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As far as I'm concerned, the degree of freedom is simply the number of linear equations need to be satisfied. However, it seems closely related to the statistical deduction. For example

  1. Dividing by the degree of freedom of a statistic gives an unbiased estimator. $$E(\overline{\sigma^2}) = E\left(\frac{\sum_{i}^{n}(X_i-\overline{X})^2}{\color{red}{n-1}}\right) = \sigma^2.$$ Similar conclusions can be found in regression. The denominator of unbiased estimators of SSE, SSR, and SST is their degree of freedom respectively.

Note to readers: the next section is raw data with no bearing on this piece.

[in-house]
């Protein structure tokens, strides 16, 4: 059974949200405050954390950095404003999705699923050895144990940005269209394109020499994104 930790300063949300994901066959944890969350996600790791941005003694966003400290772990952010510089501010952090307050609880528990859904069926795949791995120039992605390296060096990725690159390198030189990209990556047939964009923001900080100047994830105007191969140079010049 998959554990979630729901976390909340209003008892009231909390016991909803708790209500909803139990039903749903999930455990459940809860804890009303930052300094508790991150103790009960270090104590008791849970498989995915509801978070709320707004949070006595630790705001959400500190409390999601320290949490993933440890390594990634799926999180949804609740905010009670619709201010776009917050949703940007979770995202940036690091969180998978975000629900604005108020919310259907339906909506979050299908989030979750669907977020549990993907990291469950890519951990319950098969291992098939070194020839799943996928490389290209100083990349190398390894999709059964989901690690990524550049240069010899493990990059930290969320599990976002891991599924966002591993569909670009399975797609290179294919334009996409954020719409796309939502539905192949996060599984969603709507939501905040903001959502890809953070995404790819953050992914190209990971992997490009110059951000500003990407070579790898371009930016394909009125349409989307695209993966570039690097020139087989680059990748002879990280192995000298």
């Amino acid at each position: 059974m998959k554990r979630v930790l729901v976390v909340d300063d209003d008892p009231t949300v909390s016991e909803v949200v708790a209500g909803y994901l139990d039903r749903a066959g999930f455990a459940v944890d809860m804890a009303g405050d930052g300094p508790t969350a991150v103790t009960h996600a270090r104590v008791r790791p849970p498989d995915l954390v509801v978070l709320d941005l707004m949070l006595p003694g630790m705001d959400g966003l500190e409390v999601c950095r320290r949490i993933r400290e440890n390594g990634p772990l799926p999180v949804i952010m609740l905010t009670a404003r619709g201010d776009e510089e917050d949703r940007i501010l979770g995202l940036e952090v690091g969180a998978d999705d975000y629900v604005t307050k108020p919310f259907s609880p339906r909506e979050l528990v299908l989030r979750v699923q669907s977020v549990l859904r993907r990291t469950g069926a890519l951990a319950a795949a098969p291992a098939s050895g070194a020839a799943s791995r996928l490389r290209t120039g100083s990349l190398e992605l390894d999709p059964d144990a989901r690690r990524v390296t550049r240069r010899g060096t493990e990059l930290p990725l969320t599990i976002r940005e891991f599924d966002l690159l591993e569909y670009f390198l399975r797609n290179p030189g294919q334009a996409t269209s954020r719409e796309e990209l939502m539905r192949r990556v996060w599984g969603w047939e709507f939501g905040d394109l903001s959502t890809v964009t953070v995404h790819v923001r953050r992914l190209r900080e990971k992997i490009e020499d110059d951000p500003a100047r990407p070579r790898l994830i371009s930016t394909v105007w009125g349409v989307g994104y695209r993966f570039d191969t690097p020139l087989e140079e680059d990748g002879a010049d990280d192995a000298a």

2. In Pearson's chi-squared test, the degree of freedom of the $\chi^2$ is essentially the number of unfitted parameters.

Is there an intuitive explanation of the ubiquitousness of degree of freedom?


marked as duplicate by Xi'an, mdewey, Michael Chernick, Stefan, user158565 Apr 19 at 4:08

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